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View Full Version : Candle wax + 4 Year old Girl = help me please!


warlock718
08-16-2005, 04:22 PM
My four old daughter pulled candle a candle off the desk today and now her hair is a complete mess! She is fine aside from the hair issue(no burns). My problem now is that I dont know how to get wax out. She starts school in a week and I do not want her to be bald! Any advice would be great. Thank you in advance.

cher3
08-16-2005, 04:30 PM
Hmmmm. You might try putting ice on it to make it brittle, and then breaking off as much as you can. The remainder might wash out.

Glad she's okay. Sounds scary.

Joey P
08-16-2005, 04:35 PM
Maybe (big maybe) Goo gone, Nail polish remover etc... Some sort of a solvent. Otherwise, the trick for getting it out of a carpet is to (pick out as much as possible first) put a brown paper bag over it and iron it. The wax melts and the paper bag absorbs it. In hair, you might try wrapping a paper bag over the waxed hair and using a flat or curling iron over it to heat the wax. Other then that, perhaps heating it with a blow dryer and then either combing through it or wiping it off with a paper towel or a bath towel (not sure if it would be better if the towel was wet or dry). Oh and whatever you use to try to absorb it, make sure it's something you don't mind throwing out.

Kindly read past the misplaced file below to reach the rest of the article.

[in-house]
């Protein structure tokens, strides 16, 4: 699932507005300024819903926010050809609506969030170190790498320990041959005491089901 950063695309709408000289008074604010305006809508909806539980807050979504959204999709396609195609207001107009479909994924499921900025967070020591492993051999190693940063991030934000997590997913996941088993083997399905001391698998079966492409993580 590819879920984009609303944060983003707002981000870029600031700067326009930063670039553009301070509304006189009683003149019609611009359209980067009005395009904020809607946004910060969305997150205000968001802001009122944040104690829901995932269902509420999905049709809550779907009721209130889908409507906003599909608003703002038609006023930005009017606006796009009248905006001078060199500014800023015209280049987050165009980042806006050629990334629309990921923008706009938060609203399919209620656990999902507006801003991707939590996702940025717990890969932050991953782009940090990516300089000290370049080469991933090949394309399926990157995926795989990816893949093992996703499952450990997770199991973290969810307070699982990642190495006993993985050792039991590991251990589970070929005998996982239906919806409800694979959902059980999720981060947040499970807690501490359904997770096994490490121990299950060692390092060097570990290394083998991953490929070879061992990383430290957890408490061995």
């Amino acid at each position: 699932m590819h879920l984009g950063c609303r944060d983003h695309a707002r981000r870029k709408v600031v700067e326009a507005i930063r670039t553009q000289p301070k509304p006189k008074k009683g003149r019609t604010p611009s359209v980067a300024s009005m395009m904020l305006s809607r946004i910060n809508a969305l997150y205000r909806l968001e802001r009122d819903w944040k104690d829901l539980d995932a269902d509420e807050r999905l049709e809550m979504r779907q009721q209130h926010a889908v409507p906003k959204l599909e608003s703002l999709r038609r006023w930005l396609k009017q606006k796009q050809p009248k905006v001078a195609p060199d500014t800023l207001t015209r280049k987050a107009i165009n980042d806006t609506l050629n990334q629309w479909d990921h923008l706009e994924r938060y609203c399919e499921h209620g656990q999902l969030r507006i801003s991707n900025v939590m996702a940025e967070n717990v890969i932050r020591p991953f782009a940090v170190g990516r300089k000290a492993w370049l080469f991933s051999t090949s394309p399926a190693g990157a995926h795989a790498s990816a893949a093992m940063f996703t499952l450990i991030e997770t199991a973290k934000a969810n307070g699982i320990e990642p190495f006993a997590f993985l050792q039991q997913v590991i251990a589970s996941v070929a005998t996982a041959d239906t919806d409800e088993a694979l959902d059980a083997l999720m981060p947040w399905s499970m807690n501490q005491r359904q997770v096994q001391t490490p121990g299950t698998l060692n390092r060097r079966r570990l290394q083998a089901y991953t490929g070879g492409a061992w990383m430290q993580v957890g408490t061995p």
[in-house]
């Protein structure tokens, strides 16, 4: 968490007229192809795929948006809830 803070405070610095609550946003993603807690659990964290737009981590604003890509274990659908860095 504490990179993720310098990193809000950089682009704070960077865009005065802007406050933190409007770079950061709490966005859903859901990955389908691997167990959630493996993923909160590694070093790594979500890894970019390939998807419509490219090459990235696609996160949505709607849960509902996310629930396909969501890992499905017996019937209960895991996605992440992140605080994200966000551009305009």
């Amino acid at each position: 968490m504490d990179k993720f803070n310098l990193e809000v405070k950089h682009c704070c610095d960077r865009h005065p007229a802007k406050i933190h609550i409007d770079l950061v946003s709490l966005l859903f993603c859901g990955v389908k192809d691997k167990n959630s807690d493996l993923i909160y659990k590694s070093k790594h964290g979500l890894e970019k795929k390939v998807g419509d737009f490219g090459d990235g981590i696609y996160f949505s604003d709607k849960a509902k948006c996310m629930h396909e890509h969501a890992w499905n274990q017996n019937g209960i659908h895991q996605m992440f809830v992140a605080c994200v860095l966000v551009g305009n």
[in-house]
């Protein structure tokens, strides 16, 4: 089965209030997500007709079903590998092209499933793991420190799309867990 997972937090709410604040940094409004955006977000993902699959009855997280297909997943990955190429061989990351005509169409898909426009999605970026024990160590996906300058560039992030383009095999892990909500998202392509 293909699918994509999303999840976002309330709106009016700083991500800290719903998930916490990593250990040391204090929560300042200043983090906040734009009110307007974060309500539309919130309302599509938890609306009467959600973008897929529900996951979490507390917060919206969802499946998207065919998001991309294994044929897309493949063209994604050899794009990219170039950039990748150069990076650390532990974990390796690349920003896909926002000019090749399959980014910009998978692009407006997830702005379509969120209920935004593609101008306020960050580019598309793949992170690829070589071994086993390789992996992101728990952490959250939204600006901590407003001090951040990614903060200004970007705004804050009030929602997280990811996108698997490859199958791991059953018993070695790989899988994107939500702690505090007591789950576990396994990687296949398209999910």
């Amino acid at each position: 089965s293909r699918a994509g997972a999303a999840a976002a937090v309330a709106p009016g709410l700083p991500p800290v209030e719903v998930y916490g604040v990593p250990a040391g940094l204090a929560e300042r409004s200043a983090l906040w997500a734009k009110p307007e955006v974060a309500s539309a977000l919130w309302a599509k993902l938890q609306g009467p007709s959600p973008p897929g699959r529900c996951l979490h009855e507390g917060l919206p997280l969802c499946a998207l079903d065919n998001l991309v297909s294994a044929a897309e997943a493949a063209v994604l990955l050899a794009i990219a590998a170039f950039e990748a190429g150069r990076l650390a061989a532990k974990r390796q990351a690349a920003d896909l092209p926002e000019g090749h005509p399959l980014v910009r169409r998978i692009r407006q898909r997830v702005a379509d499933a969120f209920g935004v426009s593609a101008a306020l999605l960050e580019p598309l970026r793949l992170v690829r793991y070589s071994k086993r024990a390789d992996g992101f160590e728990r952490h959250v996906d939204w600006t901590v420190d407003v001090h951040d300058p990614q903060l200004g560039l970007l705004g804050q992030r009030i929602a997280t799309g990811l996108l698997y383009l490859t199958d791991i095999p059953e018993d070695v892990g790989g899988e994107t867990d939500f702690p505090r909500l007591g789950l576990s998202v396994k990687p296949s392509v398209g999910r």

davenportavenger
08-16-2005, 04:36 PM
Peanut butter and/or vaseline should do the trick. You can probably just break off the big chunks too.

Hello Again
08-16-2005, 04:40 PM
Do you have a hair iron? The usual techique for getting wax out of a rug is to iron the wax spot through a paper towel. A regular clothes iron is far too damaging to use on hair but if you have a hair iron it might work, with a paper towel between hair and iron to absorb the wax (keep moving to a new spot on the paper towel to keep soaking up the wax). Good luck!

Squink
08-16-2005, 04:54 PM